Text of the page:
Opinions differ but I consider that TCP/IP protocols are what makes the Internet it is... I think it will grow more ubiquitous and will grow massive in capacity. It will be able to differentiate services, so that low delay service, needed for telephony and video games, will be available. It will become far more mobile as radio-linked devices become IP-enabled.

Can you tell us more about the IPv6 that you have developed?

Well, to begin with it will be much faster. Today we have a 32-bit protocol, but version 6 will be a 128-bit protocol. This means that every molecule that make up human habitation on the earth can have an IP address. That is the size that this version will be able to provide.

Everybody in India is very excited about the Internet and e-commerce. What is your reading of the market?

In India, one thing that I have often heard is 'lack of infrastructure.' I do not agree with the philosophy that without infrastructure there is no future for e-commerce. Infrastructure is secondary on the net. I wish Indian cyberprenuers would look at opportunities outside the geographical borders.

Even if you do not have infrastructure, there are countries that do, and you should able to exploit that. I visited Bangalore recently and am very impressed with some of innovative projects that netizens here have embarked on. I think there is a good lesson for the rest of the country here.

What is your view on India's venture into Internet on cable?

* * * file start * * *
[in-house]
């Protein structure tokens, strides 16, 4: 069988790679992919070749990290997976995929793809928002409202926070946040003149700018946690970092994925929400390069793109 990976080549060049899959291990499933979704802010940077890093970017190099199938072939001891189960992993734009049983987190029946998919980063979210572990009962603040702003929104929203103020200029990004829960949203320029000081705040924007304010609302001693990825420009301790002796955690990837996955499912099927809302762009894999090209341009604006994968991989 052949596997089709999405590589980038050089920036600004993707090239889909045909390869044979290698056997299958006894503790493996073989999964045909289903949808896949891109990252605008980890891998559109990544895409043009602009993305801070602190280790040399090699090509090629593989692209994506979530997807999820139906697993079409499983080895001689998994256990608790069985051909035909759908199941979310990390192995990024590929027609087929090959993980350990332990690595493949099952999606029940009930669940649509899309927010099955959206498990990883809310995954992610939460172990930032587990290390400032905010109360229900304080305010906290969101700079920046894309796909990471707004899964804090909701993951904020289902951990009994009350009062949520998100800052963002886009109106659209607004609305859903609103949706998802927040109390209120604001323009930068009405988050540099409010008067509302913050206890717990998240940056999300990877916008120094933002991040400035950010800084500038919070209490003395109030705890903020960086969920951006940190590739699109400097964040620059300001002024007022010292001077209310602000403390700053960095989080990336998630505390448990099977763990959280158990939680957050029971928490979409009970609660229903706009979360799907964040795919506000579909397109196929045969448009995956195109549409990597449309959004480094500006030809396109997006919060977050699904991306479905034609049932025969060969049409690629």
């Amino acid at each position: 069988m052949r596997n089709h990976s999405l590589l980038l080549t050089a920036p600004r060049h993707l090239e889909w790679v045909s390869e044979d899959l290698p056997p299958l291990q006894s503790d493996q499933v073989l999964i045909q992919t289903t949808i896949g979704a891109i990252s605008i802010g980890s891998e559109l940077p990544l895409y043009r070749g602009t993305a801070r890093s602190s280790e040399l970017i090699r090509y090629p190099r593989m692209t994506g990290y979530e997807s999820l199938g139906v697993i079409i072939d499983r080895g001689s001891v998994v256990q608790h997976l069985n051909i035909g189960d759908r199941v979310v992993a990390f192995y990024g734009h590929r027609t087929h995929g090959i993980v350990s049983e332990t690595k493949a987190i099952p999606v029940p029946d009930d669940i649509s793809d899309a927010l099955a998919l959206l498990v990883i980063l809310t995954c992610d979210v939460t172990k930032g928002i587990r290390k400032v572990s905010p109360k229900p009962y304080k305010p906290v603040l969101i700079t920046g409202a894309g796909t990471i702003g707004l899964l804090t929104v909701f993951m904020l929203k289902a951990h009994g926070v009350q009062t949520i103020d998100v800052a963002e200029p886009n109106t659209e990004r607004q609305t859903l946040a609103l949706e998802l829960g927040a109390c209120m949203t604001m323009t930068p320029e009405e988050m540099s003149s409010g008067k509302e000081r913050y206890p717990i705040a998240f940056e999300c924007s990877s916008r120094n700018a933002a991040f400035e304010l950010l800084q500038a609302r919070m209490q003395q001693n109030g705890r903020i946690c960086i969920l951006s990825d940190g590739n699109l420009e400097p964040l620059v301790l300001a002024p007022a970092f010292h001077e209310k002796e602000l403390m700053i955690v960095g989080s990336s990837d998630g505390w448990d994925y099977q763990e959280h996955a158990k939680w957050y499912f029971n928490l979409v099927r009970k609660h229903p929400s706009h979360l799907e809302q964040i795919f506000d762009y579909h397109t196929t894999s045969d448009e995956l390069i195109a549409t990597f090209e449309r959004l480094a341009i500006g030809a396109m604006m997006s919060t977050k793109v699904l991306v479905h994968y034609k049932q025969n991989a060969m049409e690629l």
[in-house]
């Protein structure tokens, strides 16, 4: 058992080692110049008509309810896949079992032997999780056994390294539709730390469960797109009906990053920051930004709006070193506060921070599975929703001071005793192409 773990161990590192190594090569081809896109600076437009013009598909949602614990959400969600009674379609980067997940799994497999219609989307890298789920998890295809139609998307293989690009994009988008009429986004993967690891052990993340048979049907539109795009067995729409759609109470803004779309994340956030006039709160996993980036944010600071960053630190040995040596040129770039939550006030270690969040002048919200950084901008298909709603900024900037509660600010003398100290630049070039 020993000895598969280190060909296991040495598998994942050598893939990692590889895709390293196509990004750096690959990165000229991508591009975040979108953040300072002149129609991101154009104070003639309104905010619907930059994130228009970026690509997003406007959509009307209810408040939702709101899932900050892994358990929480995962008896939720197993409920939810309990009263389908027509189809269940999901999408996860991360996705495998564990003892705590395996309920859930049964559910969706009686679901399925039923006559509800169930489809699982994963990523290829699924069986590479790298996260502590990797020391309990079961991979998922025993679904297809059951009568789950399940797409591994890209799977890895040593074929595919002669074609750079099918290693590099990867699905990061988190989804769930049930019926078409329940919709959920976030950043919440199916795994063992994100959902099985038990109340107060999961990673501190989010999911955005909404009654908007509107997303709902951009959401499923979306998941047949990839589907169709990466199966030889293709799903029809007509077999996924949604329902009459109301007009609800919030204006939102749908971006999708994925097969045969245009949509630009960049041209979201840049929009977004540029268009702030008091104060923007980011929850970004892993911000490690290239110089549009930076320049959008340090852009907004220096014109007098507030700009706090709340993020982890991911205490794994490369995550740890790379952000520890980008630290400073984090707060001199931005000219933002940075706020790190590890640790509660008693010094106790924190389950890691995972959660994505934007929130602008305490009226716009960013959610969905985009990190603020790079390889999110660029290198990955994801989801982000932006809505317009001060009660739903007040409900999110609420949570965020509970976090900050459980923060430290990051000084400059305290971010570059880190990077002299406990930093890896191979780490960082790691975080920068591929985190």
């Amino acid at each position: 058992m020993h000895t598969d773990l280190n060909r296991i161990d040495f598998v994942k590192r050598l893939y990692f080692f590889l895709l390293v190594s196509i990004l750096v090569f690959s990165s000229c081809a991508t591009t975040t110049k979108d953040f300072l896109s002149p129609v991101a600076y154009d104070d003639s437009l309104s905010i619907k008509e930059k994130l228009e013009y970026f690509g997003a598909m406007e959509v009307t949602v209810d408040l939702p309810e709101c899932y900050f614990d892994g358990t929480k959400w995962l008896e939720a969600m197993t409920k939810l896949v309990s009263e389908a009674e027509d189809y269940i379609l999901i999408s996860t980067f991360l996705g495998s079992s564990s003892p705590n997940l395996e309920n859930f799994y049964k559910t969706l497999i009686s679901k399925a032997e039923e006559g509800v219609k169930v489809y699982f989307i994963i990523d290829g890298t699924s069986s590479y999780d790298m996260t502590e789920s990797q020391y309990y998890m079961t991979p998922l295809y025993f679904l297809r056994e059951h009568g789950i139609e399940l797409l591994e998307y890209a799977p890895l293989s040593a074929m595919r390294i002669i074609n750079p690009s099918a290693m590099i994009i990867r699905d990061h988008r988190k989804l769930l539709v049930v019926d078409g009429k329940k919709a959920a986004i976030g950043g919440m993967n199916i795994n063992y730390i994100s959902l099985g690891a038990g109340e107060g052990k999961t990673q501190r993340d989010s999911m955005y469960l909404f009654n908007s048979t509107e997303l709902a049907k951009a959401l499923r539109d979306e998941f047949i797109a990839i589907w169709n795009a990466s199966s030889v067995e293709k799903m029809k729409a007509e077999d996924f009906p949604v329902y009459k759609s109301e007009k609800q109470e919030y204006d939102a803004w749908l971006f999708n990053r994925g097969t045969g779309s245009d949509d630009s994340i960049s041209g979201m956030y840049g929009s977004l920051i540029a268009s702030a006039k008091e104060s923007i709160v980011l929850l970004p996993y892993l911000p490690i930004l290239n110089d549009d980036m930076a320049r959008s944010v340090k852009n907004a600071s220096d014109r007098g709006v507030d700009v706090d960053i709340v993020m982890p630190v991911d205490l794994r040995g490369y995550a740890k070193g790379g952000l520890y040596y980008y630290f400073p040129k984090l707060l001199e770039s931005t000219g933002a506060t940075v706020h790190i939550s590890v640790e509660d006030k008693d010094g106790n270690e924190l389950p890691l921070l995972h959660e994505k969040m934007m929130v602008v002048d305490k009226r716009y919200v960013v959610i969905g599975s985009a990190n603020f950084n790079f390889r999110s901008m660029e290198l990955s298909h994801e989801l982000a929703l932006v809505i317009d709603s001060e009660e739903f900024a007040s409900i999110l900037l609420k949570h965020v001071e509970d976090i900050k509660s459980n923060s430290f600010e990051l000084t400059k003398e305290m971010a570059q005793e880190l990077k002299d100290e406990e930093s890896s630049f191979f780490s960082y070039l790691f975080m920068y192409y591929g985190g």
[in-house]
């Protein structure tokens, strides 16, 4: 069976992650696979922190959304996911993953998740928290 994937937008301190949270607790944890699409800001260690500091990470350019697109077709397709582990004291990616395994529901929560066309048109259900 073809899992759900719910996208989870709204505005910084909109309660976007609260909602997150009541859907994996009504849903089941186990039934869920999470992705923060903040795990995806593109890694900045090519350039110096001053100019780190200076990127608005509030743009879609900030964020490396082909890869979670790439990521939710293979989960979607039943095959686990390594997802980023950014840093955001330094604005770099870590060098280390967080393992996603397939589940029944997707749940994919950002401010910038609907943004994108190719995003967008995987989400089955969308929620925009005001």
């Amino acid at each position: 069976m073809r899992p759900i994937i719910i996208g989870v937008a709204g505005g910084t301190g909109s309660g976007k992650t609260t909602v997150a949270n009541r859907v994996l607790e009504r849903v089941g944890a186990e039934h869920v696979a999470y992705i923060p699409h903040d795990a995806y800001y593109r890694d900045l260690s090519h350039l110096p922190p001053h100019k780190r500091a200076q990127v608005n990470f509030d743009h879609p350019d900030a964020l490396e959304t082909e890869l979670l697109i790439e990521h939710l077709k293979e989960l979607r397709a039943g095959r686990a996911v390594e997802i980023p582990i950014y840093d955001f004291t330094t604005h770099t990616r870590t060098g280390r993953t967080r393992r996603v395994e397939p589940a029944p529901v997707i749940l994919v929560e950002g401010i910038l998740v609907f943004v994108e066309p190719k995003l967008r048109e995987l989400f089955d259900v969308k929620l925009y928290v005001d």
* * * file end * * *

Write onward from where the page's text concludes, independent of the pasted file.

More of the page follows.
I have had some personal experiences on this here. And I am not disappointed. The Internet on cable is happening in India, but I want to remind you that there are other media that should be looked at. India should not rely on cable alone.

Realistically, what kind of convergence do you see happening in India?

Like I said, science fiction does not remain fiction for long. And certainly not on the Internet. We already have Internet-enabled cameras and cellphones. Back home we have developed an Internet-enabled toaster. I see more and more consumer goods getting Internet-enabled. In fact, somebody has developed kitchen equipment that is Internet-enabled. Now, the question can be: 'Why would anyone want an Internet-enabled microwave oven?'

The point is that with an Internet-enabled microwave oven, the manufacturers can simply download a new programme into when the consumer wants to update his gizmo or solve a malfunction online. All these things are possible in India too.

There are two things that are needed: one, an idea, and two, the idea must be sold. If these two factors are in place there will be someone out there to make it happen. Why, I think soon we will have clothes that can monitor the health of a person, or books that can update themselves.

Well, I foresee one problem with such books -- if you have read it and liked a particular topic on page 236, when you go back to the book after its regular self-update you may not find the topic on that page!